FSB hails government's focus on corporate governance

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A new public consultation on measures to strengthen corporate governance has been hailed by the Federation of Small Businesses (FSB).

The government is seeking views on proposed ways of strengthening worker and customer voices in the boardroom, reform executive pay and build a stronger corporate governance framework for large, privately-held companies.

The FSB noted that the government's emerging corporate governance agenda reflects "what small businesses have been asking for".

For instance, it noted that ministers have proposed forcing large companies to appoint a dedicated non-executive director to their board to give small suppliers a voice, tackle supply chain bullying and stop late payments.

Mike Cherry, national chairman of the FSB, said it is has been "pushing hard for this reform".

"We will now work to flesh out how this could work in practice," he commented.

"Small businesses right across country will want to see this proposal adopted, so that whole Boards own a company’s payment practice and are held accountable for it.

"In our view, this issue lies at the very core of good corporate governance, and is required alongside reforms to transparency and the proposed Small Business Commissioner."

Mr Cherry insisted that putting an end to late payments is vitally important to the success of the UK economy in the future.

He added that the proposed reforms represent an "important step forward" and said it is pleased the government is suggesting measures put forward by the UK's small business community.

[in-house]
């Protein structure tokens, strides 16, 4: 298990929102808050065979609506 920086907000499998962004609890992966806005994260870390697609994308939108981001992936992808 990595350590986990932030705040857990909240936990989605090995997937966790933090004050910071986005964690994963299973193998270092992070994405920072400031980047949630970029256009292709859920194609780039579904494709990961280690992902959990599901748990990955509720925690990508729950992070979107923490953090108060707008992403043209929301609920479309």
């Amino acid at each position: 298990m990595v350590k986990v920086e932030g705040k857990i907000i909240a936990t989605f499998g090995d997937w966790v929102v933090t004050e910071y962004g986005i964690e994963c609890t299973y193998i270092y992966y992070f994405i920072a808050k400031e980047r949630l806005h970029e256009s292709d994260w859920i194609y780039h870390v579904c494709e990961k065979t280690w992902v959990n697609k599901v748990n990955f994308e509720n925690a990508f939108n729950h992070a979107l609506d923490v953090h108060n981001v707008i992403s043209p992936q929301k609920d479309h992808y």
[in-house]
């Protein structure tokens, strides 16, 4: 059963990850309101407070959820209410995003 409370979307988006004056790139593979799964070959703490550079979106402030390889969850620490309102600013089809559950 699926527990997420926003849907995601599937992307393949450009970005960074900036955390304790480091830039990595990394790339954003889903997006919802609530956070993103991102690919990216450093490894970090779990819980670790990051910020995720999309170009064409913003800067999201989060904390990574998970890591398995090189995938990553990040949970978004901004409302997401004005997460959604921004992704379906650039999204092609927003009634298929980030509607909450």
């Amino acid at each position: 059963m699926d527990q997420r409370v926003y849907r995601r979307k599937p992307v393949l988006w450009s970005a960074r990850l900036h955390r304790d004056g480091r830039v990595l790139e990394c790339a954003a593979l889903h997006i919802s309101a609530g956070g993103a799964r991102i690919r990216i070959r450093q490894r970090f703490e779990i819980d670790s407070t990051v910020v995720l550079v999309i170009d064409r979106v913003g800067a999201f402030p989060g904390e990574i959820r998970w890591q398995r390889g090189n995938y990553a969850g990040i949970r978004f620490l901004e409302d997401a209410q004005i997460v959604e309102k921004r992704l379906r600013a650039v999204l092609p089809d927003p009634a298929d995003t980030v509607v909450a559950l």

The government's renewed focus on corporate governance has also been hailed by the CBI.

Josh Hardie, deputy director-general of the body, stated that the UK's approach to this issue is respected across the globe.

Indeed, he said companies in Britain recognise that building great relationships with customers, employees and communities is the "cornerstone of success".

However, Mr Hardie pointed out that legitimate concerns still exist and that businesses are "determined that the unacceptable behaviour of the few should not tarnish the effectiveness of the many".

As a result, he believes it is right that approaches to governance continue to evolve to "support a modern, fair economy".

Business secretary Greg Clark added that the government is determined to ensure the UK is "one of the best places in the world to work, to invest and to do business".

This, he stated, means it must have a framework of corporate governance that is internationally admired.

"This review will help us achieve that aim and the views of businesses, investors, employees, consumers and others with an interest in successful business are warmly welcomed," Mr Clark said.